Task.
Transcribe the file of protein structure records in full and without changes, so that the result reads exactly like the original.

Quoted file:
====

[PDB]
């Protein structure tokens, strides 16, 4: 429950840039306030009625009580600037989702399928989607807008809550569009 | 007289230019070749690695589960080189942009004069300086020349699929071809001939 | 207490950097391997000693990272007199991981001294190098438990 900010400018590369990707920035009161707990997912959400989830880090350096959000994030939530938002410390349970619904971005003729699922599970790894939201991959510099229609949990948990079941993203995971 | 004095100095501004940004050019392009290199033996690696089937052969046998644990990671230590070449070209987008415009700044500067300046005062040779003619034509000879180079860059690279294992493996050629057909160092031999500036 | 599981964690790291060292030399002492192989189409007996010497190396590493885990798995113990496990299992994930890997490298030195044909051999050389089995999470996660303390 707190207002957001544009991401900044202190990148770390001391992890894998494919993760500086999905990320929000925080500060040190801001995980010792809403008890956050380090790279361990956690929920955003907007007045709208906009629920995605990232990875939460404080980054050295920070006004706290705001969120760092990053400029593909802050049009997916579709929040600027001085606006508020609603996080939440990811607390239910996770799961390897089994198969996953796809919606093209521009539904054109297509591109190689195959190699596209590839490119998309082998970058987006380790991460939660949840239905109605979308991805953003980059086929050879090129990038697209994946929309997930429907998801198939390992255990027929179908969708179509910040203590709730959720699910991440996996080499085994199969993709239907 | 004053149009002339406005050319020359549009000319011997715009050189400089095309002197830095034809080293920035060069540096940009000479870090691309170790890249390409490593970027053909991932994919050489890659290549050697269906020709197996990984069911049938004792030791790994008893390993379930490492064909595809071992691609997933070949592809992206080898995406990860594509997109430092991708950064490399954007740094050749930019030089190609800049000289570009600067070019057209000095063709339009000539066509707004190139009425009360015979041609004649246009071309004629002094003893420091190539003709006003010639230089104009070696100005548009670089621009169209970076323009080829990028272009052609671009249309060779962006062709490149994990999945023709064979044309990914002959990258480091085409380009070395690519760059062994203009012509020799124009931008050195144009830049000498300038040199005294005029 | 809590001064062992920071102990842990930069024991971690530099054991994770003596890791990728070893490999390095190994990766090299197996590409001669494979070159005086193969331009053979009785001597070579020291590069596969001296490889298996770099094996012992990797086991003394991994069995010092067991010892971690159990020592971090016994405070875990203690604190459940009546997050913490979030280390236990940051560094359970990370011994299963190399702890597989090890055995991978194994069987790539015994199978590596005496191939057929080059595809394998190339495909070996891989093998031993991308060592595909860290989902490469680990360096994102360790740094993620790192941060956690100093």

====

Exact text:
[PDB]
């Protein structure tokens, strides 16, 4: 429950840039306030009625009580600037989702399928989607807008809550569009 | 007289230019070749690695589960080189942009004069300086020349699929071809001939 | 207490950097391997000693990272007199991981001294190098438990 900010400018590369990707920035009161707990997912959400989830880090350096959000994030939530938002410390349970619904971005003729699922599970790894939201991959510099229609949990948990079941993203995971 | 004095100095501004940004050019392009290199033996690696089937052969046998644990990671230590070449070209987008415009700044500067300046005062040779003619034509000879180079860059690279294992493996050629057909160092031999500036 | 599981964690790291060292030399002492192989189409007996010497190396590493885990798995113990496990299992994930890997490298030195044909051999050389089995999470996660303390 707190207002957001544009991401900044202190990148770390001391992890894998494919993760500086999905990320929000925080500060040190801001995980010792809403008890956050380090790279361990956690929920955003907007007045709208906009629920995605990232990875939460404080980054050295920070006004706290705001969120760092990053400029593909802050049009997916579709929040600027001085606006508020609603996080939440990811607390239910996770799961390897089994198969996953796809919606093209521009539904054109297509591109190689195959190699596209590839490119998309082998970058987006380790991460939660949840239905109605979308991805953003980059086929050879090129990038697209994946929309997930429907998801198939390992255990027929179908969708179509910040203590709730959720699910991440996996080499085994199969993709239907 | 004053149009002339406005050319020359549009000319011997715009050189400089095309002197830095034809080293920035060069540096940009000479870090691309170790890249390409490593970027053909991932994919050489890659290549050697269906020709197996990984069911049938004792030791790994008893390993379930490492064909595809071992691609997933070949592809992206080898995406990860594509997109430092991708950064490399954007740094050749930019030089190609800049000289570009600067070019057209000095063709339009000539066509707004190139009425009360015979041609004649246009071309004629002094003893420091190539003709006003010639230089104009070696100005548009670089621009169209970076323009080829990028272009052609671009249309060779962006062709490149994990999945023709064979044309990914002959990258480091085409380009070395690519760059062994203009012509020799124009931008050195144009830049000498300038040199005294005029 | 809590001064062992920071102990842990930069024991971690530099054991994770003596890791990728070893490999390095190994990766090299197996590409001669494979070159005086193969331009053979009785001597070579020291590069596969001296490889298996770099094996012992990797086991003394991994069995010092067991010892971690159990020592971090016994405070875990203690604190459940009546997050913490979030280390236990940051560094359970990370011994299963190399702890597989090890055995991978194994069987790539015994199978590596005496191939057929080059595809394998190339495909070996891989093998031993991308060592595909860290989902490469680990360096994102360790740094993620790192941060956690100093």